October 4, 2015 by Daniel Prentice in Analysis with 1 comments
The best rivalry in ultimate saw yet another chapter added in a final four matchup at a major tournament on Saturday. Riot and Fury have played so many incredible games over the years and the matchup is filled with so many story lines that when the two teams each won their quarterfinal games on Friday, their semifinal matchup instantly became one of the most tantalizing games of Semifinals Saturday.
In elimination games in the world’s biggest tournaments over the last decade, Fury has absolutely owned Riot (and pretty much the entire division, to be fair) but Riot has turned the tide in the series lately, posting a 2-2 record over the last two years coming into Nationals.
Riot demonstrated what it thought of the all-time series between the two powerhouses, convincingly turning the series’ history on its head in a game that it was resoundingly better in from beginning to end.
Veteran Gwen Ambler, who arguably played her best game of the tournament in the semis, said, “We were expecting a battle. Every time we play Fury it’s a game that I feel like brings out the best in both teams and so we were expecting to have to bring our A game to be in it.”
Ambler, who provides an especially intriguing perspective on the rivalry, having played on both sides of it, said that defeating Fury in an elimination game at Nationals is something she and the team have been building toward since she joined the Seattle club in 2009. In spite of the “bitter sweetness” that comes with ending the season of friends and former teammates, Ambler seemed to appreciate how big of a win and accomplishment this was for the program.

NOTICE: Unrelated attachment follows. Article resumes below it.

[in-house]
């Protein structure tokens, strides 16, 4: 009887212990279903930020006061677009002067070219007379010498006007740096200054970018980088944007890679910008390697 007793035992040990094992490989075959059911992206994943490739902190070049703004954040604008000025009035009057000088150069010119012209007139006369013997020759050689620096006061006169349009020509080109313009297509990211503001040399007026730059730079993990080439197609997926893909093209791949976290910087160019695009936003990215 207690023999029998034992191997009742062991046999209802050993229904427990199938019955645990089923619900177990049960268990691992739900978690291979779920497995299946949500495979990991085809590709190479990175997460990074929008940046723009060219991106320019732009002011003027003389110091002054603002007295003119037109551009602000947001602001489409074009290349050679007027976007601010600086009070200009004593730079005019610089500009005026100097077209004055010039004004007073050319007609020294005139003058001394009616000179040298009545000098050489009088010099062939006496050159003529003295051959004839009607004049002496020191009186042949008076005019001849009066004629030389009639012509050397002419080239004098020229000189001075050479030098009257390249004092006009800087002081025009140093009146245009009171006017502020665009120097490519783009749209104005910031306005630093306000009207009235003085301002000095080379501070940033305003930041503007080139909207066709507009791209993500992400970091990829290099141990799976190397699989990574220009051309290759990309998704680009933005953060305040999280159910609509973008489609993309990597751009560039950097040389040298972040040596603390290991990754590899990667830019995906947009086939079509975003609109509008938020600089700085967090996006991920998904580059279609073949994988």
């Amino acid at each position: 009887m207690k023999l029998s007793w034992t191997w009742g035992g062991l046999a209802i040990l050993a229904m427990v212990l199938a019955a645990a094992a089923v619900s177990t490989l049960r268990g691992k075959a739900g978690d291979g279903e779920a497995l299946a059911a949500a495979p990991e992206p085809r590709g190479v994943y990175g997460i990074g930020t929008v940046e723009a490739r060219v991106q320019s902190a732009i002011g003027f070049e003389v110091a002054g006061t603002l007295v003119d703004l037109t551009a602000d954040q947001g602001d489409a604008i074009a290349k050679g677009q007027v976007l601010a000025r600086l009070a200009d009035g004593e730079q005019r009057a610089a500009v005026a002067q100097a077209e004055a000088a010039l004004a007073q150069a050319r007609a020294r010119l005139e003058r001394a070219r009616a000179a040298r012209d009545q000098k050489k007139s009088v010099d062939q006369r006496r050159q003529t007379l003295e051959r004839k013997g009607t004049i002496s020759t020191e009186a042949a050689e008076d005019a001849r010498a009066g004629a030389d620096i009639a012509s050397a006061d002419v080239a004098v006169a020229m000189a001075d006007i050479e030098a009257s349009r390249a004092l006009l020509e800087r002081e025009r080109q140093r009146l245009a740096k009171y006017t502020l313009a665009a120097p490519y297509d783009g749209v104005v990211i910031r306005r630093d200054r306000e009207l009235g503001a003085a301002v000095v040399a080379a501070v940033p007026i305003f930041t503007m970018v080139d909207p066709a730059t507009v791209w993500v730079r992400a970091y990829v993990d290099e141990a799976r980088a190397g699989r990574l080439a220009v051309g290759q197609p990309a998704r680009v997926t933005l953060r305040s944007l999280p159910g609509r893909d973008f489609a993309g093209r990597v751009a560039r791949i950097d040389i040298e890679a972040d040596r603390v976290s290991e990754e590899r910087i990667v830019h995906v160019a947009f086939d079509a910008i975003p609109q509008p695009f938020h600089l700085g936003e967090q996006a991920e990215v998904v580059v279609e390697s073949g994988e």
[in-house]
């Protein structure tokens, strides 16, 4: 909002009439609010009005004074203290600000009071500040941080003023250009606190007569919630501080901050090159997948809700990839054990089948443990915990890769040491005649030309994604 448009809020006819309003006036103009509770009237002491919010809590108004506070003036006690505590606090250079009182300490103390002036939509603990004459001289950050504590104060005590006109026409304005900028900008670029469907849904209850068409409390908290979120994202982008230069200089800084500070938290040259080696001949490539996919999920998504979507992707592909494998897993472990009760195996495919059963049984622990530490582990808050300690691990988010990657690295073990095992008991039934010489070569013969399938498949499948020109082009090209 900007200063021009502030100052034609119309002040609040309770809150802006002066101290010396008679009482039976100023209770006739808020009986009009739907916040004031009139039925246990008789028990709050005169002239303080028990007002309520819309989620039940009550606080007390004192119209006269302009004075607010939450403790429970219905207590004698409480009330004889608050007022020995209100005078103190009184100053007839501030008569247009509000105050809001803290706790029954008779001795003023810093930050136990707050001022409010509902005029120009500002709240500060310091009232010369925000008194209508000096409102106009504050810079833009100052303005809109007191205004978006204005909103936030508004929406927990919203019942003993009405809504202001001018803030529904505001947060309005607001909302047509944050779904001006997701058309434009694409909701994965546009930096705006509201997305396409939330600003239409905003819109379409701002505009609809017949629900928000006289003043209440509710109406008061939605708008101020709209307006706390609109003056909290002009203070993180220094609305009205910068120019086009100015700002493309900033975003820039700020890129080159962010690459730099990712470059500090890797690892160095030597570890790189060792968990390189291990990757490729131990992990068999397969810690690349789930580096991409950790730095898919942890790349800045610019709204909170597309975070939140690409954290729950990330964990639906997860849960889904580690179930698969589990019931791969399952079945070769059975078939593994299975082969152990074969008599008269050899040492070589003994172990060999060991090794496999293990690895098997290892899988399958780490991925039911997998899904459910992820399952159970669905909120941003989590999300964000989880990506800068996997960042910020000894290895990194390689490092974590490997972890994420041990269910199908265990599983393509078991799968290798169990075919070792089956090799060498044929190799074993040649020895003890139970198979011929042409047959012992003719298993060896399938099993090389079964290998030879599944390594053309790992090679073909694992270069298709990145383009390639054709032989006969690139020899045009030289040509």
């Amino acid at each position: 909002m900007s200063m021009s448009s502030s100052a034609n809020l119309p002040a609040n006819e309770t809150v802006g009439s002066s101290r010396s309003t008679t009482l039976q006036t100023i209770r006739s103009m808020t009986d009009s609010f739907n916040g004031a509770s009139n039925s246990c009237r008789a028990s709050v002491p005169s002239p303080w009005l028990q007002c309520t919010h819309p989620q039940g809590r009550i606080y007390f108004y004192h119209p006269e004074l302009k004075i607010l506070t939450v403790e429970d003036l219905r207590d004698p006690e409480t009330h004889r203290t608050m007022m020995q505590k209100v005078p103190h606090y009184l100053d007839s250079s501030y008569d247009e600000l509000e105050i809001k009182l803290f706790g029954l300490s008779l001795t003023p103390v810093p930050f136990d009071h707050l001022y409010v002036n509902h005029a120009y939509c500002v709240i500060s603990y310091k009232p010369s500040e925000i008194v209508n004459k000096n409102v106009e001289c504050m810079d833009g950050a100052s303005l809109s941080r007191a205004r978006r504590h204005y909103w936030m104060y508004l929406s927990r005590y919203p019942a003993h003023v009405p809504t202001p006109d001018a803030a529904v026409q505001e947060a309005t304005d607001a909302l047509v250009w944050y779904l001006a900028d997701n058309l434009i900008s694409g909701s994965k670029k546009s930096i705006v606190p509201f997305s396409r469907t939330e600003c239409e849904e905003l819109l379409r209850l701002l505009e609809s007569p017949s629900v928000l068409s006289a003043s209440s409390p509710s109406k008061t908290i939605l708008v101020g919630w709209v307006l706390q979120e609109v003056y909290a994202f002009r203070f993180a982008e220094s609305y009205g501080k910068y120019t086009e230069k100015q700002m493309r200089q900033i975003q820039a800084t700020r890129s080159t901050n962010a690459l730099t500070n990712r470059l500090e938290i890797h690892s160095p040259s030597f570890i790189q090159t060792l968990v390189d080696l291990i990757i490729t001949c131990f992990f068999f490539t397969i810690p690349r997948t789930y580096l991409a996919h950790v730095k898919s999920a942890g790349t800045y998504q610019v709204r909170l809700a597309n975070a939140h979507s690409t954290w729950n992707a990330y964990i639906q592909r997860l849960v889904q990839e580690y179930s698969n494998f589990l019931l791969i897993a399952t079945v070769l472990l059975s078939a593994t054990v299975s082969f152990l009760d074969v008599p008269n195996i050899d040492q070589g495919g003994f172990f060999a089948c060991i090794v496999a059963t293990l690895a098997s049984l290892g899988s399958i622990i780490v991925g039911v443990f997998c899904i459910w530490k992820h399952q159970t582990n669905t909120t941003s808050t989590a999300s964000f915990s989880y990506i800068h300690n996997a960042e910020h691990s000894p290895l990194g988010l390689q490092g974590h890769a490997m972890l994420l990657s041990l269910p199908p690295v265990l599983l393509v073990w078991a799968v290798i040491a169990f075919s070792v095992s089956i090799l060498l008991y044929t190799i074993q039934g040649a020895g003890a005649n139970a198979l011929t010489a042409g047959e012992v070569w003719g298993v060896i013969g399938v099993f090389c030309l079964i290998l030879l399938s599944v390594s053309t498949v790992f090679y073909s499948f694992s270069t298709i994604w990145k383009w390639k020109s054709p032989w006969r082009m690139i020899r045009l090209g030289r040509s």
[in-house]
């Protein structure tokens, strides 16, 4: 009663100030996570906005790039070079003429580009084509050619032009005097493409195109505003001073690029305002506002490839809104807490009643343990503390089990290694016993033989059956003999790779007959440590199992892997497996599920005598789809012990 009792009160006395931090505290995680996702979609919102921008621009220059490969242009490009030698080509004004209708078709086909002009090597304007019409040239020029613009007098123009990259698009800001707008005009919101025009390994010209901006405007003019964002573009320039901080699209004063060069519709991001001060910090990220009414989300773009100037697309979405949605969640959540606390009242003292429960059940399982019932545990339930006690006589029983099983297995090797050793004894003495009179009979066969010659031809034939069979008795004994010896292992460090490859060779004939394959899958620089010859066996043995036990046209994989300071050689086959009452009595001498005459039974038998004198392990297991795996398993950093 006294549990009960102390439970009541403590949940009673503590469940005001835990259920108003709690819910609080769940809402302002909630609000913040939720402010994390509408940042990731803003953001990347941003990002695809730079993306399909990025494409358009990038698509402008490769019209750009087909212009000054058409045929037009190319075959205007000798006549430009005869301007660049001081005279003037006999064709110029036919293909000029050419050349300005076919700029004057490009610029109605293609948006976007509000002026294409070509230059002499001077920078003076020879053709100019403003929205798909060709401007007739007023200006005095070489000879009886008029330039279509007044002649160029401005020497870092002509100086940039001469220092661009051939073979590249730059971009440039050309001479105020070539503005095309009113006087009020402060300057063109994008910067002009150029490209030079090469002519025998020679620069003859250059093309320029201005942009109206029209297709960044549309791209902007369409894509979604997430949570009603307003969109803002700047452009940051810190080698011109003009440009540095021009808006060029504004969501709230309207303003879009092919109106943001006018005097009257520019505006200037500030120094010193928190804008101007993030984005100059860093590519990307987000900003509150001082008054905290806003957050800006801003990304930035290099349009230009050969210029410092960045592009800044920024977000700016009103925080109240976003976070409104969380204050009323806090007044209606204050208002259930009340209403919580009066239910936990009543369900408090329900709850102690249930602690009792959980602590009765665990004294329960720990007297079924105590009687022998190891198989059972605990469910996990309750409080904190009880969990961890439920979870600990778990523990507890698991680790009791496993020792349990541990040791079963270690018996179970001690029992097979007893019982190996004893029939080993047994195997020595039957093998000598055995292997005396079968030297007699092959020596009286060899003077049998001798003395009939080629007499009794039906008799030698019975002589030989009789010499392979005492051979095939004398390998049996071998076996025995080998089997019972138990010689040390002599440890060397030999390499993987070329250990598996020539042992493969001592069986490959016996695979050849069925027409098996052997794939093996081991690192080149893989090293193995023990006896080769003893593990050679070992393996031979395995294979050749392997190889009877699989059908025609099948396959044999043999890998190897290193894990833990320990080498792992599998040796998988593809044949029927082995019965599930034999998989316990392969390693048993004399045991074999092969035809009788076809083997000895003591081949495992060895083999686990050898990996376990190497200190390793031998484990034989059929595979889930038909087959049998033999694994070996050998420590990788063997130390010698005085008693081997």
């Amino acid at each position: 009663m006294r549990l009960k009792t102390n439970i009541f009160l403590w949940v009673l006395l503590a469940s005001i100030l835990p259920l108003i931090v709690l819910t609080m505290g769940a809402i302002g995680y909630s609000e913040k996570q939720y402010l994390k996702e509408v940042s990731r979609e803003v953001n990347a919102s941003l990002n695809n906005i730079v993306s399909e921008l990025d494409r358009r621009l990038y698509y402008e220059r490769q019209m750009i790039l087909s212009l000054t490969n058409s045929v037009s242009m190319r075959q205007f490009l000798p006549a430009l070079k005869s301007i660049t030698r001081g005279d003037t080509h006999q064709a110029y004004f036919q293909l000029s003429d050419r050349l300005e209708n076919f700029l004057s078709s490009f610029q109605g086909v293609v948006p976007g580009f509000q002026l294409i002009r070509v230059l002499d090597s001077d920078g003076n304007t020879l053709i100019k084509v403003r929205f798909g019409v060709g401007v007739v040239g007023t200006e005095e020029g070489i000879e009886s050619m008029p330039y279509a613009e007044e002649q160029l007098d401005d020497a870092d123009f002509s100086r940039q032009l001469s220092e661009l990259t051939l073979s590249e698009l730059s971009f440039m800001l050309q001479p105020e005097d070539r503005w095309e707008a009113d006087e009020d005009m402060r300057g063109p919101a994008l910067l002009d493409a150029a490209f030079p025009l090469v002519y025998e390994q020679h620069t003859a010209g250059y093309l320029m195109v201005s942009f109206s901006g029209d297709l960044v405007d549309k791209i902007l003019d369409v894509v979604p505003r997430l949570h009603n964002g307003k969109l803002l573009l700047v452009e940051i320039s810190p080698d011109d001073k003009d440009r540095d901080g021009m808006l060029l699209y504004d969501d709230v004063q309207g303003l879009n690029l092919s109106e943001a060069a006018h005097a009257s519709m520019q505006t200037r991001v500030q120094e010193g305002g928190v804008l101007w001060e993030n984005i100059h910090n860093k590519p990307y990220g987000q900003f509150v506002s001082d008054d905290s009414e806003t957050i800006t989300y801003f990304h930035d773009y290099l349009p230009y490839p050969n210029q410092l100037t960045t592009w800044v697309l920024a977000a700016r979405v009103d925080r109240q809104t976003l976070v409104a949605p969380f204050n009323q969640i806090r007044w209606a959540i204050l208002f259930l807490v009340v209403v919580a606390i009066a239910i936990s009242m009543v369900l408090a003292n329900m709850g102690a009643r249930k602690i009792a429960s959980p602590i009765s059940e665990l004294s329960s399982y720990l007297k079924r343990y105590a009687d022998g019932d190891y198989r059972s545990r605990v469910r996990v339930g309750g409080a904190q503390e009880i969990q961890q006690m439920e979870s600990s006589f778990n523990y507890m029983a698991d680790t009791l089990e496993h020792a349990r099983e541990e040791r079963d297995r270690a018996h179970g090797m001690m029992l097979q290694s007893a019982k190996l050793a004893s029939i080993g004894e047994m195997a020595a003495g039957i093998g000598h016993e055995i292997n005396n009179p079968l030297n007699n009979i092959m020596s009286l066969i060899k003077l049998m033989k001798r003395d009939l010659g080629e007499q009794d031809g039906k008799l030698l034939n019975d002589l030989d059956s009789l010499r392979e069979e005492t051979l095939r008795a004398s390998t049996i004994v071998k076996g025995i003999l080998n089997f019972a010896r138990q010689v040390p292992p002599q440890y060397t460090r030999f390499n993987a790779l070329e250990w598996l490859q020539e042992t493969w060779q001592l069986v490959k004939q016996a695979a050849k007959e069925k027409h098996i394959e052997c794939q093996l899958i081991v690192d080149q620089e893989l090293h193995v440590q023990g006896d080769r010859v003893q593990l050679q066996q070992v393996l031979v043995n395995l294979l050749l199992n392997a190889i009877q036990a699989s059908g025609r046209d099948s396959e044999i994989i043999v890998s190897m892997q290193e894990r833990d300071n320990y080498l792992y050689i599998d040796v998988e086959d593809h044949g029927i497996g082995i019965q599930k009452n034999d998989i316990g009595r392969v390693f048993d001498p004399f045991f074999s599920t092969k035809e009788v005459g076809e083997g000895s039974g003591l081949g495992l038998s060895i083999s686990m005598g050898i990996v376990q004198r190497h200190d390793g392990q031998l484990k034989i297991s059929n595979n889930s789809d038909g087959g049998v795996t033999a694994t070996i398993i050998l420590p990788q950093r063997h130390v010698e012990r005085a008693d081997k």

Another player with a unique emotional connection to this game was Sarah Griffith, one of the true stars of the division. Griffith has been around for a good number of the battles with Fury over the last 10 years, including the infamous 2008 Nationals final game, but more poignantly tore her ACL in the exact same game a year ago. When asked about the injury, Griffith has an interesting take on it. She was about as positive as one could be about such a serious injury, saying “one of the really bright sides of my injury was the growth the rest of my team has made.” She elaborated, “I think there were a lot of times in the past where people would defer to me, consciously or unconsciously and now it’s really just 27 weapons running around the field.”
When asked if this win meant a little extra due to the opponents, Griffith said, “I think it would be a lie to say it doesn’t.”
Though that seemed to have less to do with the previous outcomes than the intensity of the games respect of them as rivals, as she explained, “Every time we play them it is a hard game. It is a mentally and physically intense game. We know that they’re one of the best too. You have to beat them if you want to take the title.”
Ambler and Griffith were both sure to note that in spite of the win, Riot has not yet achieved its goals for the season. Anything short of a win over Brute Squad in the final would still leave the season a disappointment for a team that aspires to be the best in the division, not just better than Fury.
That said, this win, especially because of it was achieved so convincingly, has to be considered a potential marker for the future of the division.
Riot very much appears to be on the up, slowly but surely shaking a reputation for not being able to win the biggest games on the biggest stages while Fury seems to be in a state of transition. A few players that have been pillars of the team’s success over the last decade are aging and the team is now under a new coaching staff. Fury is not leaving the scene as a national powerhouse any time soon, but this is now two years of missing out on number one at Nationals and a changing of the guard could be taking place.
In the final against Brute Squad, Riot will look to take another step toward taking their place as the best team in the world.